Produce Market workers wore coveralls, their hatchets slung in a leather ring from their hip as they maneuvered their hand trucks. Their day began at 4 in the morning to unload the incoming produce. 8:00 A.M. was their “Noon” break for lunch or breakfast and by 12:00 or 1:00, their eight hour day was over and the chaos ended to be repeated the next business day.
A smattering of “Holes in the wall” served breakfast, fast food and coffee for workers and truck drivers. My uncle would drop me off instructing the proprietor, “Give this kid some breakfast. I’ll be back for him and pay you in about half an hour”. The counter cook asked, “How many eggs you want?”
“Two”, I would reply, “sunny side up”—-”Ya want bacon with that?—-”Sure”.
The cook would place two oval platters mounded with cooked bacon strips and ham slices in front of me and would say “Help yourself”.
When my uncle returned and asked, “What I owe you?” The short order cook usually said. “Two Bucks”. My uncle left the cash and a dollar tip and we were off to load the truck with his purchases.
On the corner of Columbus and Stockton Sts. was a U.S. Restaurant, an early incarnation of a “Greasy Spoon” frequented by produce workers who would walk there for their final meal of the day before going home to sleep.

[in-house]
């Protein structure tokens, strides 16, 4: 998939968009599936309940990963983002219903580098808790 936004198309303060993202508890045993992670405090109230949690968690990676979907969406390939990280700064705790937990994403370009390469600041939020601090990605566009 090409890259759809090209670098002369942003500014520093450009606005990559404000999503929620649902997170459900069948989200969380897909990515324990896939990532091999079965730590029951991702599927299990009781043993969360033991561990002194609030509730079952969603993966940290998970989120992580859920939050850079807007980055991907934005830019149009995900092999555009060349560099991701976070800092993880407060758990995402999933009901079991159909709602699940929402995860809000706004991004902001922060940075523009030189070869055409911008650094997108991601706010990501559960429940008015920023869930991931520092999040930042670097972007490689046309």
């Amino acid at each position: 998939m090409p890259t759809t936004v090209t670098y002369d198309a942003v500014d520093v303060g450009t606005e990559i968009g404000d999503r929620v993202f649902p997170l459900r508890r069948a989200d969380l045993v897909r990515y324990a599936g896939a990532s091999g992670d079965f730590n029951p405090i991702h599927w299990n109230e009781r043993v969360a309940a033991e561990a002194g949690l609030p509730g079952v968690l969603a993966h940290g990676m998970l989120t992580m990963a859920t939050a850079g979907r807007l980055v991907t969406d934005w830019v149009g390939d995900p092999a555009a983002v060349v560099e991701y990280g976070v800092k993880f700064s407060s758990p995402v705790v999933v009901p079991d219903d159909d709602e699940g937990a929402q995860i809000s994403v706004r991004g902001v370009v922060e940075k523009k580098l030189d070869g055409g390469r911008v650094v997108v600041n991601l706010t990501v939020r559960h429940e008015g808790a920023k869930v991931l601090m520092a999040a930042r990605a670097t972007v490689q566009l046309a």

The merchants and regulars who frequented the eatery were all men. The use of Italian expletives in loud conversations was not conducive to attracting the opposite sex. The place was rowdy and smoky but thefood was abundant and delicious. Service was provided by waiters and Italian short order cooks who had learned their recipes from their “nonnas” back in Italy.
My Dad worked at the Bank of America across the street and when he didn’t spend his lunch hour at the pool hall, he ate his lunch at the Greasy Spoon, where you had to duck, to avoid flying bread rolls that were tossed through the air when somebody yelled, “pass the bread”.
Dad would sometimes call on school holidays and invite me to join him for lunch. I’d jump on the F Streetcar on Chestnut St. that went past Ghirardelli’s chocolate factory and met my Dad in North beach at the “Greasy Spoon”. The experience remains a vivid highlight of my youth.
There were menus on the tables but the Italian customers couldn’t read English. The Italian cooks improvised the entrees according to what was available on a given day. Other than the standard fare of spaghetti and meat balls and burgers, you had to read a menu chalk board that touted:
“Pollo Al Mattone” (a half chicken in a skillet with olive oil and garlic, compressed under a pie tin with a brick on it).